WoW: new mastery system information
News from the next, third World of Warcraft expansion, Cataclysm:
“Last week, we gave you an early look at the changes we’re making to the stat system in WoW: Cataclysm, and explained how these changes will ultimately provide players with more interesting gear choices and make stats easier to understand. Today we’d like to go into more detail about a brand-new feature that’s an integral part of this overhaul: the Mastery system, a set of new game mechanics designed to allow players to become better at what makes their chosen talent tree cool or unique. With this system, we want to accomplish three things: give players more freedom in how they allocate talent points, simplify some of the “kitchen sinky” talents that try to do too much at once, and add a new stat to high-level gear that makes you better at your chosen role.
Here’s how the system works: As you spend points in a given talent tree, you’ll receive three different passive bonuses specific to that tree. The first bonus will increase your damage, healing, or survivability, depending on the intended role of the tree. The second bonus will be related to a stat commonly found on gear desirable to you, such as Haste or Crit. The third bonus will be the most interesting, as it will provide an effect completely unique to that tree — meaning there will be 30 different bonuses of this nature in the game. This third bonus is the one that will benefit from the Mastery rating found on high-level (level 80 to 85) gear.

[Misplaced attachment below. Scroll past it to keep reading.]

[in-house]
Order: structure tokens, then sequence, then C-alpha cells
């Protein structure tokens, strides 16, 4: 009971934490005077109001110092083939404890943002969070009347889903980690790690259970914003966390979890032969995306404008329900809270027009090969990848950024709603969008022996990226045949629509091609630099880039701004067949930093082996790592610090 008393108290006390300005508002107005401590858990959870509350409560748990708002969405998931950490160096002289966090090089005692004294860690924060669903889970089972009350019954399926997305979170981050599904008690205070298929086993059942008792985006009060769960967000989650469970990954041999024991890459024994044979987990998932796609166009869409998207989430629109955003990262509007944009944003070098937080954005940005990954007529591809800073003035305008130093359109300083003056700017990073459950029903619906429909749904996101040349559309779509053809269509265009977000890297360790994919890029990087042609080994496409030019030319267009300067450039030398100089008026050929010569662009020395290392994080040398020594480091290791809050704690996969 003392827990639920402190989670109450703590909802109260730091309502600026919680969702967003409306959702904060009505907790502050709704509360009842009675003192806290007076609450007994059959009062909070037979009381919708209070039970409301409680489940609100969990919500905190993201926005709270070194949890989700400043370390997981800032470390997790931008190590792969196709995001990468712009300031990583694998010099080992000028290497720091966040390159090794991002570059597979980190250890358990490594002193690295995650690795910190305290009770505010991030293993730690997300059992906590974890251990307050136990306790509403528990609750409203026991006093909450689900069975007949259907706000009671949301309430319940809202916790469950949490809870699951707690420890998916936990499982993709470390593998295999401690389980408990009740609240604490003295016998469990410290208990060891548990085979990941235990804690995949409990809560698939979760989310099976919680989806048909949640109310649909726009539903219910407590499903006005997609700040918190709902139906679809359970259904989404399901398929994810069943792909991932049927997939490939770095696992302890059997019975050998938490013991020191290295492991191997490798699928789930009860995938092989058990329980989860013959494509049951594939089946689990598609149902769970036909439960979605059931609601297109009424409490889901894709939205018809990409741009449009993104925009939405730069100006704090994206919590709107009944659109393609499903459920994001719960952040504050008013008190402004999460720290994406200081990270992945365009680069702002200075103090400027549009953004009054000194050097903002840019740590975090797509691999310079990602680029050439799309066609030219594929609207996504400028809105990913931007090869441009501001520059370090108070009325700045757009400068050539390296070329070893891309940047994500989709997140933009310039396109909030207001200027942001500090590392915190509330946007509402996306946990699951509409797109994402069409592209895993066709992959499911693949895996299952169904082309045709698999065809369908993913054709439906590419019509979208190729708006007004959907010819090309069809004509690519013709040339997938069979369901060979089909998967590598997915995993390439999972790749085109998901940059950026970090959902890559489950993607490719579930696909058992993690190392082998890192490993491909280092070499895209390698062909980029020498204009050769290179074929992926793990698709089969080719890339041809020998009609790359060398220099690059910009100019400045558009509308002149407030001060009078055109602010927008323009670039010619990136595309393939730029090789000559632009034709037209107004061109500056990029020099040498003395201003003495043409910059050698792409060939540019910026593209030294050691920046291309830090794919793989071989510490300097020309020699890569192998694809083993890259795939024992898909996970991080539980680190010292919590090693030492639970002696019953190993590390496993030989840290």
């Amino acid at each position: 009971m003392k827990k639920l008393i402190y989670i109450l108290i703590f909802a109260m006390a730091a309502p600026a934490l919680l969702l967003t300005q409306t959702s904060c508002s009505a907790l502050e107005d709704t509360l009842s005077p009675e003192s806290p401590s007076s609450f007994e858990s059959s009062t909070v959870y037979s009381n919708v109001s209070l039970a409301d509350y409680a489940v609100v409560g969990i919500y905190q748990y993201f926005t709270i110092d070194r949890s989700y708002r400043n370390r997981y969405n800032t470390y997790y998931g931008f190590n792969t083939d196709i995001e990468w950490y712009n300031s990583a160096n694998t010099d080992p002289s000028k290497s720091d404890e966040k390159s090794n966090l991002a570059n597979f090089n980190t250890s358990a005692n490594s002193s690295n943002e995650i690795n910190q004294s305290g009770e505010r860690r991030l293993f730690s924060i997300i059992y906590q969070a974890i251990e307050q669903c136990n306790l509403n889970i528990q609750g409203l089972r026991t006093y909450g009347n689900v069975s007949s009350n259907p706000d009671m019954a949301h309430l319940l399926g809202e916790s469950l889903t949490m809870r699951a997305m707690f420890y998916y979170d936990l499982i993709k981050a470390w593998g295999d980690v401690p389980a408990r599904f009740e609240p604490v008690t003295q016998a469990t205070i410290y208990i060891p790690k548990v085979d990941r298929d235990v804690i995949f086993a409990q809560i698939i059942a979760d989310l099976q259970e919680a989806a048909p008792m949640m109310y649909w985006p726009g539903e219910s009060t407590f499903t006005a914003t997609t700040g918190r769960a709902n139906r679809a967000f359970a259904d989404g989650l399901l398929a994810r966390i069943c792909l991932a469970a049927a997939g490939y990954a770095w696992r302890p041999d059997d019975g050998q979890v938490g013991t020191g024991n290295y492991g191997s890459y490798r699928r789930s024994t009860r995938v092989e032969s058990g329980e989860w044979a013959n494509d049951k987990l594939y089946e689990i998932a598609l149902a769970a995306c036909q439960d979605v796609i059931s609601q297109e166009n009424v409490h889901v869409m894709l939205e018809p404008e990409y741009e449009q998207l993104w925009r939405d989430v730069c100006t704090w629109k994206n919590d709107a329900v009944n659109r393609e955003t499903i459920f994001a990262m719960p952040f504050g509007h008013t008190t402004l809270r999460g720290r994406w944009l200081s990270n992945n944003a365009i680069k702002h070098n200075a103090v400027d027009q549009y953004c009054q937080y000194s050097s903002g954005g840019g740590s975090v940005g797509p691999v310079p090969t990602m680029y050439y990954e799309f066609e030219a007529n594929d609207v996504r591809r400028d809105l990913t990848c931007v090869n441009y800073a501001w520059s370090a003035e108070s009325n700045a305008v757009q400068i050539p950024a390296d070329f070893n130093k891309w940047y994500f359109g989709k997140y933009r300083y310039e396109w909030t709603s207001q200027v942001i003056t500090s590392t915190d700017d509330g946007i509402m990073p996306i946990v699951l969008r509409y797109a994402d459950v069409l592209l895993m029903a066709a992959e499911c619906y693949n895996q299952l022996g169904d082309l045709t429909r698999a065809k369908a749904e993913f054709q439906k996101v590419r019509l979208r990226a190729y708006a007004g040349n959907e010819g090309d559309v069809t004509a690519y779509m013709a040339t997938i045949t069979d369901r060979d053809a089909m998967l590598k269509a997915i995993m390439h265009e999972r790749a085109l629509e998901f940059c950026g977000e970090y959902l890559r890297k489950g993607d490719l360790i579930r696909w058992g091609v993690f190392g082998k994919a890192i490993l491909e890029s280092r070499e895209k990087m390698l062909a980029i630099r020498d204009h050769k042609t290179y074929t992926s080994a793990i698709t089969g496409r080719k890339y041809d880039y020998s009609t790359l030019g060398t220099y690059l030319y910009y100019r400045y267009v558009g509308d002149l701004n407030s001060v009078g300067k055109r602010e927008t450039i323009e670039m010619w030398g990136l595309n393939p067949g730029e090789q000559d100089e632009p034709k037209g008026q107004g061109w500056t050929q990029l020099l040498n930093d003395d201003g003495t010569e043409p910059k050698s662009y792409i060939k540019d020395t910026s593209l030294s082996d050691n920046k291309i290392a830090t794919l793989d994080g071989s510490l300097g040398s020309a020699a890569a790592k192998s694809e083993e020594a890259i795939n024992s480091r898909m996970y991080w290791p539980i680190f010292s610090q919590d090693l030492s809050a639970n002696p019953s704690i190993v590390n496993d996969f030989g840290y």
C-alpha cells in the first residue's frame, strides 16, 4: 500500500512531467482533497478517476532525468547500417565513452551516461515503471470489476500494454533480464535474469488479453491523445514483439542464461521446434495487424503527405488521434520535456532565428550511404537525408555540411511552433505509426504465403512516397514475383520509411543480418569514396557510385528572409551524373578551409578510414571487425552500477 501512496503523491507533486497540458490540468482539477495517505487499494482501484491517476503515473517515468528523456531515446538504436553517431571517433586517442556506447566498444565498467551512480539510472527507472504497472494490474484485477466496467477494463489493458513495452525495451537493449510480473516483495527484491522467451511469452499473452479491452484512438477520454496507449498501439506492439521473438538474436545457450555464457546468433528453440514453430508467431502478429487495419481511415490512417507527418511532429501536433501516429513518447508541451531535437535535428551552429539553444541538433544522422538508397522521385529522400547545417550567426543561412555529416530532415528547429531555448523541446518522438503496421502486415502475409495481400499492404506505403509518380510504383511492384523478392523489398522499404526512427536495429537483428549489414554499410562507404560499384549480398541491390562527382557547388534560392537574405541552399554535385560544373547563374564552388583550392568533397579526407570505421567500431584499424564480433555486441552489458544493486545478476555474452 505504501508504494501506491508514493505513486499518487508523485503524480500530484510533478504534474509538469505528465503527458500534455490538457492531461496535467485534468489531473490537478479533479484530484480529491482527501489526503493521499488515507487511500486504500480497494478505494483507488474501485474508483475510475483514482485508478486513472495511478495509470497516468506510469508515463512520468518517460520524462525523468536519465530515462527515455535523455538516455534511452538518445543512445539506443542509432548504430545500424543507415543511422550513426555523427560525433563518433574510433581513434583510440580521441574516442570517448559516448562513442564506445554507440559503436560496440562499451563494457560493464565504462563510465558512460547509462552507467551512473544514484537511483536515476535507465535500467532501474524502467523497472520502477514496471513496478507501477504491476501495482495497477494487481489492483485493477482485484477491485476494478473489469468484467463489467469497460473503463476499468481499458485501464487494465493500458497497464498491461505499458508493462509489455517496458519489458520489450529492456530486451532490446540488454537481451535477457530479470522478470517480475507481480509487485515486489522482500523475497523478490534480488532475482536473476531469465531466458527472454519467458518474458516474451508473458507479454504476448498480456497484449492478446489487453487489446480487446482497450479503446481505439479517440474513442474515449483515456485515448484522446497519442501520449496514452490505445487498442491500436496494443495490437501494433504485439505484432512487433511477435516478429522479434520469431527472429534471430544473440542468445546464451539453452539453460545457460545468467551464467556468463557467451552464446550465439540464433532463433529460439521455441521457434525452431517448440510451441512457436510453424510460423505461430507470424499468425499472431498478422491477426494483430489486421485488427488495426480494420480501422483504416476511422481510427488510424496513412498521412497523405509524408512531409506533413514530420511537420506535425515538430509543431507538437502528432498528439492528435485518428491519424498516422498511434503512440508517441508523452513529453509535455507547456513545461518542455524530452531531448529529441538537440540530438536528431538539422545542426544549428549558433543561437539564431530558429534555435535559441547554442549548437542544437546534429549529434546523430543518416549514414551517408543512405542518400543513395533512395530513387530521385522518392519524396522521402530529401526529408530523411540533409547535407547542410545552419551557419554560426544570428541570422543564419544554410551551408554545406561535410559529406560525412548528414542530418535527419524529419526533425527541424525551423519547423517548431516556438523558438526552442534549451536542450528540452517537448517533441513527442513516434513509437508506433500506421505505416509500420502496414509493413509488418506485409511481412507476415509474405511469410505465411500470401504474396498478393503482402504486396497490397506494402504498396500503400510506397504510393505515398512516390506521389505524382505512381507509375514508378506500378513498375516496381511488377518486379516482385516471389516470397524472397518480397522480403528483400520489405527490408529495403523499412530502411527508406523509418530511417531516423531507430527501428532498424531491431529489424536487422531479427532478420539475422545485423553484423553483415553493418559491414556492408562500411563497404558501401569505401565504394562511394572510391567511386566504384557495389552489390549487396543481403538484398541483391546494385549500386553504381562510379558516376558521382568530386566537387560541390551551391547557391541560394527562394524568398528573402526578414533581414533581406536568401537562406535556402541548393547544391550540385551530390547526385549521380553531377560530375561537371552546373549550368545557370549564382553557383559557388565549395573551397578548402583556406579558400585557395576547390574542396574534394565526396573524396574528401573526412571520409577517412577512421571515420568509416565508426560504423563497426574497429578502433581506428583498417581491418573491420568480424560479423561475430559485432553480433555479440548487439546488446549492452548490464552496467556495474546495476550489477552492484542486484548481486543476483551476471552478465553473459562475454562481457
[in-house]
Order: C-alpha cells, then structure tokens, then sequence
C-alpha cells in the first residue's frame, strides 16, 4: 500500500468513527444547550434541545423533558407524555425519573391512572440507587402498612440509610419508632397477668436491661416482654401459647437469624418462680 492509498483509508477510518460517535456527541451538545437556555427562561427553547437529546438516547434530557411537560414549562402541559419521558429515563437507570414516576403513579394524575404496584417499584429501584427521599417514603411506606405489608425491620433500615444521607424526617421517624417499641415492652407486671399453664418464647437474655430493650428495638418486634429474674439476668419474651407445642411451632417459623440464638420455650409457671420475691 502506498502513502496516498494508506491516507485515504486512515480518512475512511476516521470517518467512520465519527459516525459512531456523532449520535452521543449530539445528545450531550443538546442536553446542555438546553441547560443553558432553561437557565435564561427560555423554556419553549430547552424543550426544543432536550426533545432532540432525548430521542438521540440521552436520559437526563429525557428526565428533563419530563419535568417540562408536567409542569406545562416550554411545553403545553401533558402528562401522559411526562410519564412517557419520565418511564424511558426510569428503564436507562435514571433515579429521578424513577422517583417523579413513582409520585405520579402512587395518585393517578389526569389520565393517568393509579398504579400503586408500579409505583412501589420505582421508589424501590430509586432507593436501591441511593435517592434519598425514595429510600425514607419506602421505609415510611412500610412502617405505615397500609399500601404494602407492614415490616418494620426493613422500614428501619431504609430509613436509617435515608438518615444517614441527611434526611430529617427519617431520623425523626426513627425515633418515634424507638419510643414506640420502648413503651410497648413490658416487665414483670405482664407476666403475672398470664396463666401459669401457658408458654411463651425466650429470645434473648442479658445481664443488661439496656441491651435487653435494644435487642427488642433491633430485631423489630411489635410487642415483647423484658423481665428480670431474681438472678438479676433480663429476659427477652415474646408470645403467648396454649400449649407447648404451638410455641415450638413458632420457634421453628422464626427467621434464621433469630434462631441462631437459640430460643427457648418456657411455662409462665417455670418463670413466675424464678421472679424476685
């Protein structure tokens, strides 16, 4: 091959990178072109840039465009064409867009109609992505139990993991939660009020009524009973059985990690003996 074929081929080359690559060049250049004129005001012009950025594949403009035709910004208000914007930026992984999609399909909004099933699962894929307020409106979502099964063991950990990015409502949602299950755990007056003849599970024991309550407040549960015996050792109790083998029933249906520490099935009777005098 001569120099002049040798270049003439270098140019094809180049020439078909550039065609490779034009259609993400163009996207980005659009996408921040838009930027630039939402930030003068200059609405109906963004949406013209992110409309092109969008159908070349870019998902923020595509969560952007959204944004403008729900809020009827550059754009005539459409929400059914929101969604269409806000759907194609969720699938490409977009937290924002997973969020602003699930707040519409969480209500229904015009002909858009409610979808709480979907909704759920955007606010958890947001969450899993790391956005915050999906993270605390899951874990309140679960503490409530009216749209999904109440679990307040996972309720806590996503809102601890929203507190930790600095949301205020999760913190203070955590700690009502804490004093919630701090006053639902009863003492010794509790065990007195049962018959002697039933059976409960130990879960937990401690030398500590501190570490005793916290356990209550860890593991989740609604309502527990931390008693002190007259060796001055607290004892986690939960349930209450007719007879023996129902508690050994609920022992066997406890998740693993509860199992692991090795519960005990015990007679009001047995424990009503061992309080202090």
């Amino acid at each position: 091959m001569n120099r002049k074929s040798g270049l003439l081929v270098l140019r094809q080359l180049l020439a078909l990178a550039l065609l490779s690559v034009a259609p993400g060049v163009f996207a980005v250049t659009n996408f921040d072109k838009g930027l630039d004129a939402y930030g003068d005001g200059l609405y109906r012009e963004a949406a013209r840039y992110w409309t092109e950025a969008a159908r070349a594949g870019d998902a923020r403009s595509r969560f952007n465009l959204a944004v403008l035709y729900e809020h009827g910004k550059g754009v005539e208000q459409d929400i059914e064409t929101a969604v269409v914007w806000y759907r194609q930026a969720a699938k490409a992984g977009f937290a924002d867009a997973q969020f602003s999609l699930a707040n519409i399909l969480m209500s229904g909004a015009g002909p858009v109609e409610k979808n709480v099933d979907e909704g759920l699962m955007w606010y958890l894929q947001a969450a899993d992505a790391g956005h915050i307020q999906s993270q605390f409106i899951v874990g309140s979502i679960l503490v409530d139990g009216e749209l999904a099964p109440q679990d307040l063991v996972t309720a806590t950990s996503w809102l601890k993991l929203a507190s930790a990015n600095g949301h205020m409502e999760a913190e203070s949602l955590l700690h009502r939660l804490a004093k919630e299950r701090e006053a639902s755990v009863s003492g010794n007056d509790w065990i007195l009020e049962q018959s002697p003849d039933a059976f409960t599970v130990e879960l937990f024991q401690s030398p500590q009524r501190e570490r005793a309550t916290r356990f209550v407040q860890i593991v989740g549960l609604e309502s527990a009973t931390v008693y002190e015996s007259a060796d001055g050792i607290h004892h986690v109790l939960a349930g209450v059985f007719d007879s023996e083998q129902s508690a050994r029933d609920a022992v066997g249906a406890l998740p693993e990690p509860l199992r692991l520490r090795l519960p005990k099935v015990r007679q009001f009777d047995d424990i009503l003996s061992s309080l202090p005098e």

One of our primary goals with Mastery is to give players more flexibility to choose fun or utility-oriented talents rather than make them feel obligated to pick up “mandatory” but uninteresting talents, such as passive damage or healing. (For examples of the kinds of powerful but boring talents we’re talking about, take a look at the talent tier just above the 51-point talent in many of the existing trees.) In a sense, Mastery makes it so every talent in (just for example) a rogue tree essentially has an invisible additional bullet point that says “…and increases your damage by X%.” This way, if you choose a talent like Master of Deception (which reduces your chance to be detected while stealthed) or Fleet Footed (which affects movement), you won’t feel like you’re giving up damage in exchange for utility.”